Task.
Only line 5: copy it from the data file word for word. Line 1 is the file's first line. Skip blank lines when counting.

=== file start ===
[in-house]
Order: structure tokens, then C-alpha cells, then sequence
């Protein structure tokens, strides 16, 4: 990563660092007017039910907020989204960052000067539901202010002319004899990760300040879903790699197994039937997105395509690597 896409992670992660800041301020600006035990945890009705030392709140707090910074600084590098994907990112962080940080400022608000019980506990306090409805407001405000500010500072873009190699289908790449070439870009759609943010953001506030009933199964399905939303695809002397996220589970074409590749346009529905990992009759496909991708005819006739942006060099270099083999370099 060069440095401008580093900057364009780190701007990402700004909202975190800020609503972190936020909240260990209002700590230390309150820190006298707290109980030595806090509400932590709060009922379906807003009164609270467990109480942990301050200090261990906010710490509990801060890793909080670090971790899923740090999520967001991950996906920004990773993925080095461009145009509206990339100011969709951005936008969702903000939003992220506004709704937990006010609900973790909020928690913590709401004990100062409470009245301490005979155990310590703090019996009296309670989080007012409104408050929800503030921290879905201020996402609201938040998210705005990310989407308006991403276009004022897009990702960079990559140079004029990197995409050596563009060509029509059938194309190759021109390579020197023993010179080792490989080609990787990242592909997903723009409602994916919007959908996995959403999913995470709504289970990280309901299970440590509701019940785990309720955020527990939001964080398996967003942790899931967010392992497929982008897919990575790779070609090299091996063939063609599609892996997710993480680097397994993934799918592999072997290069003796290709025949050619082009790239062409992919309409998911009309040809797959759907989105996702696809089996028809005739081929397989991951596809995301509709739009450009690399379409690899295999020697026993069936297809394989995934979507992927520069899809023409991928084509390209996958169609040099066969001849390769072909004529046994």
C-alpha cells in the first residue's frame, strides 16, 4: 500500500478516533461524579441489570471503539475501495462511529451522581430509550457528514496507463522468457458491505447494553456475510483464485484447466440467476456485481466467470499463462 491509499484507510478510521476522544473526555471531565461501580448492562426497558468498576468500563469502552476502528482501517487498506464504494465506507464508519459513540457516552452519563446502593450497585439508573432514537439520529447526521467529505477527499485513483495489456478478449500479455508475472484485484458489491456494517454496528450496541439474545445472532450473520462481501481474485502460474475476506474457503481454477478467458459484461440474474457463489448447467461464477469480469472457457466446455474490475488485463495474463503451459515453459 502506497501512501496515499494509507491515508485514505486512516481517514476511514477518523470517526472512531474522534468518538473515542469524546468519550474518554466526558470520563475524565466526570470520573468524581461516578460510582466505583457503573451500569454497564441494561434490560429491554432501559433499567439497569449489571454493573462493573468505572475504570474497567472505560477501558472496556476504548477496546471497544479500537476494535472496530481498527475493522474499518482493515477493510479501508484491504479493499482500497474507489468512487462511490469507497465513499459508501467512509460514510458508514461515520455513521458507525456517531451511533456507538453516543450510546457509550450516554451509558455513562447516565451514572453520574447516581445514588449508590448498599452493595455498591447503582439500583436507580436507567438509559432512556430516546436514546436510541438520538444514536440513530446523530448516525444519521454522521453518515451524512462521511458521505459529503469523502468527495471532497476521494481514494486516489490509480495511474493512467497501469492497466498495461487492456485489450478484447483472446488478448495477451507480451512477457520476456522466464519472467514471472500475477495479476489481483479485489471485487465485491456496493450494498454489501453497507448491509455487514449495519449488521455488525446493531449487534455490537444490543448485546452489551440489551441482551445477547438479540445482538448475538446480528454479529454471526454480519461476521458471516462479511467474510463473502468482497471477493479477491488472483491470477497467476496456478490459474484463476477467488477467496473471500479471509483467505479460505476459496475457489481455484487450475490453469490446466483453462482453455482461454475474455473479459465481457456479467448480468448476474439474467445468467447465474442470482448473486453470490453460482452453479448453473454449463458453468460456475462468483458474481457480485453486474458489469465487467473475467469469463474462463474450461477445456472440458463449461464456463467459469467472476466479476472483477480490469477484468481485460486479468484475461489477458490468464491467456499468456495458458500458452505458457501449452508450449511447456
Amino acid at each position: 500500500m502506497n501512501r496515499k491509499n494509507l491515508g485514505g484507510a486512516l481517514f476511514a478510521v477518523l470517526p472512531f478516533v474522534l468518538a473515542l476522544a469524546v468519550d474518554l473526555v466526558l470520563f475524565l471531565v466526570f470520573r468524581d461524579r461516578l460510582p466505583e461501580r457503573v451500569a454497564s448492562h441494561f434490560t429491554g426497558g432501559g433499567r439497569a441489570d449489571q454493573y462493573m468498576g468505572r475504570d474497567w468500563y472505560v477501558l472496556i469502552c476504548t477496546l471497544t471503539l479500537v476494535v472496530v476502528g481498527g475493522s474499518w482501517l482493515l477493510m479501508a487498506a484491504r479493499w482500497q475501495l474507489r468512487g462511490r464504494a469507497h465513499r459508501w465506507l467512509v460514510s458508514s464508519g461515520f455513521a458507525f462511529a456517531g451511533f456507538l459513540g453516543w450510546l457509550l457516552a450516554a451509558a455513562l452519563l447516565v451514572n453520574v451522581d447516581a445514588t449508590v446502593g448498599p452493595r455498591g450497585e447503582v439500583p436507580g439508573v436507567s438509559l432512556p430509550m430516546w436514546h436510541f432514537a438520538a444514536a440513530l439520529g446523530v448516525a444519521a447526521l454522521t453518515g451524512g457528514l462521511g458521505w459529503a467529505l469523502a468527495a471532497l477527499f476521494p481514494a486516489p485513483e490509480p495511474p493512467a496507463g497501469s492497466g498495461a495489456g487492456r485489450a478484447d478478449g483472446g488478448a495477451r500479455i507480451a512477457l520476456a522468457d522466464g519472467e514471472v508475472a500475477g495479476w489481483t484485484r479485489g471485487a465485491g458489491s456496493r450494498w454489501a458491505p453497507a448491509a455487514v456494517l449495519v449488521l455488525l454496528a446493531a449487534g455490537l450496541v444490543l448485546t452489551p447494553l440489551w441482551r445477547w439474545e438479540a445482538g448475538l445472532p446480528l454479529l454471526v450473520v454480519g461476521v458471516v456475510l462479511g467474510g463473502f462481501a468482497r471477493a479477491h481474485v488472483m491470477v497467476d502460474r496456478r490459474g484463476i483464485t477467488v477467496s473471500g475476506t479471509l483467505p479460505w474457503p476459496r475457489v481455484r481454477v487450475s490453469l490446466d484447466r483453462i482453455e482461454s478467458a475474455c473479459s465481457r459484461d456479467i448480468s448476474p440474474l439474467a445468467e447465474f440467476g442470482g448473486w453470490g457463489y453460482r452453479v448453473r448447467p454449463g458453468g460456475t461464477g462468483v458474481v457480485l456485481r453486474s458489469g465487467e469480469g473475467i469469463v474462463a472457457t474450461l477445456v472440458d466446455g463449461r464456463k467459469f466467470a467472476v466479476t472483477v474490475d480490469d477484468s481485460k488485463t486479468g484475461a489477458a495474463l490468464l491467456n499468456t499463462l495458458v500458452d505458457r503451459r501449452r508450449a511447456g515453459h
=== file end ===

Amino acid at each position: 500500500m502506497n501512501r496515499k491509499n494509507l491515508g485514505g484507510a486512516l481517514f476511514a478510521v477518523l470517526p472512531f478516533v474522534l468518538a473515542l476522544a469524546v468519550d474518554l473526555v466526558l470520563f475524565l471531565v466526570f470520573r468524581d461524579r461516578l460510582p466505583e461501580r457503573v451500569a454497564s448492562h441494561f434490560t429491554g426497558g432501559g433499567r439497569a441489570d449489571q454493573y462493573m468498576g468505572r475504570d474497567w468500563y472505560v477501558l472496556i469502552c476504548t477496546l471497544t471503539l479500537v476494535v472496530v476502528g481498527g475493522s474499518w482501517l482493515l477493510m479501508a487498506a484491504r479493499w482500497q475501495l474507489r468512487g462511490r464504494a469507497h465513499r459508501w465506507l467512509v460514510s458508514s464508519g461515520f455513521a458507525f462511529a456517531g451511533f456507538l459513540g453516543w450510546l457509550l457516552a450516554a451509558a455513562l452519563l447516565v451514572n453520574v451522581d447516581a445514588t449508590v446502593g448498599p452493595r455498591g450497585e447503582v439500583p436507580g439508573v436507567s438509559l432512556p430509550m430516546w436514546h436510541f432514537a438520538a444514536a440513530l439520529g446523530v448516525a444519521a447526521l454522521t453518515g451524512g457528514l462521511g458521505w459529503a467529505l469523502a468527495a471532497l477527499f476521494p481514494a486516489p485513483e490509480p495511474p493512467a496507463g497501469s492497466g498495461a495489456g487492456r485489450a478484447d478478449g483472446g488478448a495477451r500479455i507480451a512477457l520476456a522468457d522466464g519472467e514471472v508475472a500475477g495479476w489481483t484485484r479485489g471485487a465485491g458489491s456496493r450494498w454489501a458491505p453497507a448491509a455487514v456494517l449495519v449488521l455488525l454496528a446493531a449487534g455490537l450496541v444490543l448485546t452489551p447494553l440489551w441482551r445477547w439474545e438479540a445482538g448475538l445472532p446480528l454479529l454471526v450473520v454480519g461476521v458471516v456475510l462479511g467474510g463473502f462481501a468482497r471477493a479477491h481474485v488472483m491470477v497467476d502460474r496456478r490459474g484463476i483464485t477467488v477467496s473471500g475476506t479471509l483467505p479460505w474457503p476459496r475457489v481455484r481454477v487450475s490453469l490446466d484447466r483453462i482453455e482461454s478467458a475474455c473479459s465481457r459484461d456479467i448480468s448476474p440474474l439474467a445468467e447465474f440467476g442470482g448473486w453470490g457463489y453460482r452453479v448453473r448447467p454449463g458453468g460456475t461464477g462468483v458474481v457480485l456485481r453486474s458489469g465487467e469480469g473475467i469469463v474462463a472457457t474450461l477445456v472440458d466446455g463449461r464456463k467459469f466467470a467472476v466479476t472483477v474490475d480490469d477484468s481485460k488485463t486479468g484475461a489477458a495474463l490468464l491467456n499468456t499463462l495458458v500458452d505458457r503451459r501449452r508450449a511447456g515453459h